SRINAGAR, India — Suspected separatist rebels killed one and wounded 10 more government troops in two gunbattles in Indian-controlled Kashmir despite a complete security lockdown in the disputed region Monday as India celebrated its independence from British rule.
The Himalayan region has been under curfew for almost six weeks as the largest street protests in years erupted after Indian troops killed a top rebel leader, and security was tightened further in the week preceding India's independence day.
The first attack took place in the Nowhatta neighborhood of Srinagar, Kashmir's main city, when suspected rebels attacked troops on patrol to enforce a curfew. K.K. Sharma, a top official of the Central Reserve Paramilitary Force, said the gunbattle lasted several hours.
The second attack, similar in nature, took place in the Khanyar neighborhood.
One paramilitary soldier was killed, Sharma said. A local policeman and nine paramilitary troops were wounded, two of them critically, he said.
Two rebels were also shot dead after a gunbattle with Indian troops in Uri, an area west of Srinagar. The army said the men had crossed the highly militarized Line of Control and entered the Indian part of Kashmir from Pakistan.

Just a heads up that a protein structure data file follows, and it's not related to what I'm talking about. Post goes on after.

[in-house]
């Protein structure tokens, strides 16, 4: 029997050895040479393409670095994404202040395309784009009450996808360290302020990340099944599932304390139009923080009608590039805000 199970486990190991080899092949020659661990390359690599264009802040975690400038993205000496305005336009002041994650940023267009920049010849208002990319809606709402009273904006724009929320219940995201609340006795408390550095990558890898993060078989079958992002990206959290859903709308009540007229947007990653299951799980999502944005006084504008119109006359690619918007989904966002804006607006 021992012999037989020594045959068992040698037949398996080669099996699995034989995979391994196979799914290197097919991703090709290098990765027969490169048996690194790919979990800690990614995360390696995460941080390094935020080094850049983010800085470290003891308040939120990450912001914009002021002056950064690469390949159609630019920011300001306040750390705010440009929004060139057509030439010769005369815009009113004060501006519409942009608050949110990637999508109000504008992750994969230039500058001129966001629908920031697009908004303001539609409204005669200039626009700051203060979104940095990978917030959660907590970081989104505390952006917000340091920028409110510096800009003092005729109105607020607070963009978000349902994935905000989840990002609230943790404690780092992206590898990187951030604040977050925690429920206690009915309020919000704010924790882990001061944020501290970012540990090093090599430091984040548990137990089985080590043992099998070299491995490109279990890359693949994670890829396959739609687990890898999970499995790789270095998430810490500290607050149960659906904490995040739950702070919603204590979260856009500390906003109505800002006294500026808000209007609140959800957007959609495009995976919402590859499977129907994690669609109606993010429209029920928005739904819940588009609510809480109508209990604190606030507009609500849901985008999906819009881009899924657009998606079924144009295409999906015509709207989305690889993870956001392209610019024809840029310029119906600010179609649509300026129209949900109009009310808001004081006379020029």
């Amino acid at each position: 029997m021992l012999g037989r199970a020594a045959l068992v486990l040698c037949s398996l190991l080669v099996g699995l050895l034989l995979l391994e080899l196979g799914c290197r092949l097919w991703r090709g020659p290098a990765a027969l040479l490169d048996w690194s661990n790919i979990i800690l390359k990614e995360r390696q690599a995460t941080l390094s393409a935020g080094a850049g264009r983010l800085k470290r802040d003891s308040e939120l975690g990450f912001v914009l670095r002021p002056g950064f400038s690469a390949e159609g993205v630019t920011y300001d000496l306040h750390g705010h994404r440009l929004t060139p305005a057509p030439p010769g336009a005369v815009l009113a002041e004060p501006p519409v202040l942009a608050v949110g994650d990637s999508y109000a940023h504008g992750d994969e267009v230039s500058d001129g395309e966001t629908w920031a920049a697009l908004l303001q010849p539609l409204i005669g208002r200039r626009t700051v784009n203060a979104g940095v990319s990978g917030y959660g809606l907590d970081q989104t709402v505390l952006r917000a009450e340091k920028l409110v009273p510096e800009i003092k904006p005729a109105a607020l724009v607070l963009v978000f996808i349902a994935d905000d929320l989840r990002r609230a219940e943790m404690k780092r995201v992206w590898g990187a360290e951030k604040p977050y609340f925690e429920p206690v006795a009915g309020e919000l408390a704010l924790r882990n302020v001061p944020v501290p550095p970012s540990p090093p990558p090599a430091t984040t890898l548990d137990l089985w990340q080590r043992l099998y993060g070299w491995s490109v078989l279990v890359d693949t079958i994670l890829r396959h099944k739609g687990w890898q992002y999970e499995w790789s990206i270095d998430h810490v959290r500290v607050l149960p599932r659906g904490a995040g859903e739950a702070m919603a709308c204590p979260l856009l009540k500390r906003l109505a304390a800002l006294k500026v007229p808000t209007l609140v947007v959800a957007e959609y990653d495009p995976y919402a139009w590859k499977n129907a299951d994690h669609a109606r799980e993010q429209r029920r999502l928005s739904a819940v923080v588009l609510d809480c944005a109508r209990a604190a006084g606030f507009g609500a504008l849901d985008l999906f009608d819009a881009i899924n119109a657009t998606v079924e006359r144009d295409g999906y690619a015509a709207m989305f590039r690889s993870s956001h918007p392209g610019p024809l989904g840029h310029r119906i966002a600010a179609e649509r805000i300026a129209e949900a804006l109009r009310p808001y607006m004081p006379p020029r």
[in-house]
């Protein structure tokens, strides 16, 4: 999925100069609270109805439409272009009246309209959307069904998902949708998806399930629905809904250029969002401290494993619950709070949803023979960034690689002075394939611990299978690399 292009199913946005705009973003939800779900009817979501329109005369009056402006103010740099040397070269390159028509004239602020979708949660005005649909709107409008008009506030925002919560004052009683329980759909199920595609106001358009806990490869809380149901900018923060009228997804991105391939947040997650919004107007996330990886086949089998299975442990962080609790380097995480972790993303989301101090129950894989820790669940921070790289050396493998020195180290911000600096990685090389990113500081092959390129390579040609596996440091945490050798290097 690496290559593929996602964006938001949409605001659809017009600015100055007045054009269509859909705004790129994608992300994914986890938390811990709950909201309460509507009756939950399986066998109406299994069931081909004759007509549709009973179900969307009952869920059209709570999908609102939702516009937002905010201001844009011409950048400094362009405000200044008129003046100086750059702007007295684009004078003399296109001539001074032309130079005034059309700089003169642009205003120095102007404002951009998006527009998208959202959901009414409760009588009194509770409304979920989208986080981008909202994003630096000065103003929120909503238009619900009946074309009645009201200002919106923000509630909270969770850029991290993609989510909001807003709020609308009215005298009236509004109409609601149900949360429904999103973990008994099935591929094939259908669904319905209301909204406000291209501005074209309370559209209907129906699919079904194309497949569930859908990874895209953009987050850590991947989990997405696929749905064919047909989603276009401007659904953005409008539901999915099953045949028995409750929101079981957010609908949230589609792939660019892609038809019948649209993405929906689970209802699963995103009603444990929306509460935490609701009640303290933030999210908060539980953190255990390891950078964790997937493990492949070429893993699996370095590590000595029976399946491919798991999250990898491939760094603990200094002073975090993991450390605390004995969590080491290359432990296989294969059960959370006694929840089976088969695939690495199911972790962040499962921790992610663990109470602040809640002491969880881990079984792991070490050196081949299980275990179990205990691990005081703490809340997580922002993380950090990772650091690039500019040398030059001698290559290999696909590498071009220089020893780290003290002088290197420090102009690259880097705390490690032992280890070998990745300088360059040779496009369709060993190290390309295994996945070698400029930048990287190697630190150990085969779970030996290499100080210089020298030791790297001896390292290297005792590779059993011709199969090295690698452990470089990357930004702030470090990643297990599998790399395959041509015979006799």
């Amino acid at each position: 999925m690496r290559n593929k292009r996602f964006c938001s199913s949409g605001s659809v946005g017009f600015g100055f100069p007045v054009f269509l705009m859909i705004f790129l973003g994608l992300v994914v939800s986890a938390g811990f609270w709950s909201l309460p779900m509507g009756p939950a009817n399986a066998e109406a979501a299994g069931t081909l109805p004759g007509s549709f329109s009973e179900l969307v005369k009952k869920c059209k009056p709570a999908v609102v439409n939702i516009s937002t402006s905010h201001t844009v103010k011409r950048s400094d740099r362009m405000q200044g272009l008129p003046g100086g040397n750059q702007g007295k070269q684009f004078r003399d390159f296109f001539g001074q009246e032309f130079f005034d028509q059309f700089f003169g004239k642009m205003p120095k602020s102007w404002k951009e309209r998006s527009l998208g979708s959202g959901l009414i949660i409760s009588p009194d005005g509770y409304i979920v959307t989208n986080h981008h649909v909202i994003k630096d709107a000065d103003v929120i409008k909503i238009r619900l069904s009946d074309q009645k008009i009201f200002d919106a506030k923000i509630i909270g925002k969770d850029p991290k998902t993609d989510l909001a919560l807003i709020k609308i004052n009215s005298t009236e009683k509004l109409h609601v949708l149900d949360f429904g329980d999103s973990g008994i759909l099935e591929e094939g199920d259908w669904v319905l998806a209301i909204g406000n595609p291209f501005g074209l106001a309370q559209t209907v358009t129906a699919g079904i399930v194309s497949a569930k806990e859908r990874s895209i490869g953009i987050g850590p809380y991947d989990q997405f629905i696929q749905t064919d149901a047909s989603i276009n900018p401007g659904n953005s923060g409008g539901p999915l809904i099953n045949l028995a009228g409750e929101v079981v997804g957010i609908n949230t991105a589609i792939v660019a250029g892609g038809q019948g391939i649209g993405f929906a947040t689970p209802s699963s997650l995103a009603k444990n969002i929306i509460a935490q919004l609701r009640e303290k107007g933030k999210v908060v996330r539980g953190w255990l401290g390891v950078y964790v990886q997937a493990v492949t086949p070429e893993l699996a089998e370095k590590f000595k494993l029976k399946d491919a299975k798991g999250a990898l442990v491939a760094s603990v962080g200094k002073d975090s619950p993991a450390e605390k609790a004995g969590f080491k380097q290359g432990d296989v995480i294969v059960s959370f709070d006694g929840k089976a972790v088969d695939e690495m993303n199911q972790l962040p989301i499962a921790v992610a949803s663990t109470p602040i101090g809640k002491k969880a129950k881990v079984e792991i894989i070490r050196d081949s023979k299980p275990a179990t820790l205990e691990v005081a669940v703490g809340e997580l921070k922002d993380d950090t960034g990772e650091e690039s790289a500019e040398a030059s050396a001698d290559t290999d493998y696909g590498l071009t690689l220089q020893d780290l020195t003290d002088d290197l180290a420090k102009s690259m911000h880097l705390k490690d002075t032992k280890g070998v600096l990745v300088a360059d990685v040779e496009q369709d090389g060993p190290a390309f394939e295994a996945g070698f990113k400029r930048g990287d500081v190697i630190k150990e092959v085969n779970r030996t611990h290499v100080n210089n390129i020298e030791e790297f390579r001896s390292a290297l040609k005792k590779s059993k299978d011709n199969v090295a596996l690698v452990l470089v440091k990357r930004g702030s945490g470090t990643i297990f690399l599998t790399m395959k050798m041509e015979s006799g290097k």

Pakistan celebrated its Independence Day on Sunday and tens of thousands of Kashmiris on the Indian side rallied and hoisted Pakistani flags and chanted "Long Live Pakistan" and "Go India, go back."
At least 40 people were injured in clashes between rock-throwing protesters and government forces who fired shotgun pellets and tear gas.
Kashmir's chief minister Mehbooba Mufti appealed for calm in her Independence Day speech Monday. The national flag fell on Mufti's head as she pulled the rope to unfurl it at a highly guarded soccer stadium in Srinagar, leading authorities to order an investigation to ascertain whether it was sabotage or negligence.
Kashmir is divided between India and Pakistan but claimed in its entirety by both.
India accuses Pakistan of arming and training Kashmiri rebels who have been fighting for independence or for a merger with Pakistan since 1989. Pakistan denies the charge, saying it provides only moral and political support.
More than 68,000 people have been killed since rebel groups began fighting Indian forces in 1989 and in a subsequent Indian military crackdown.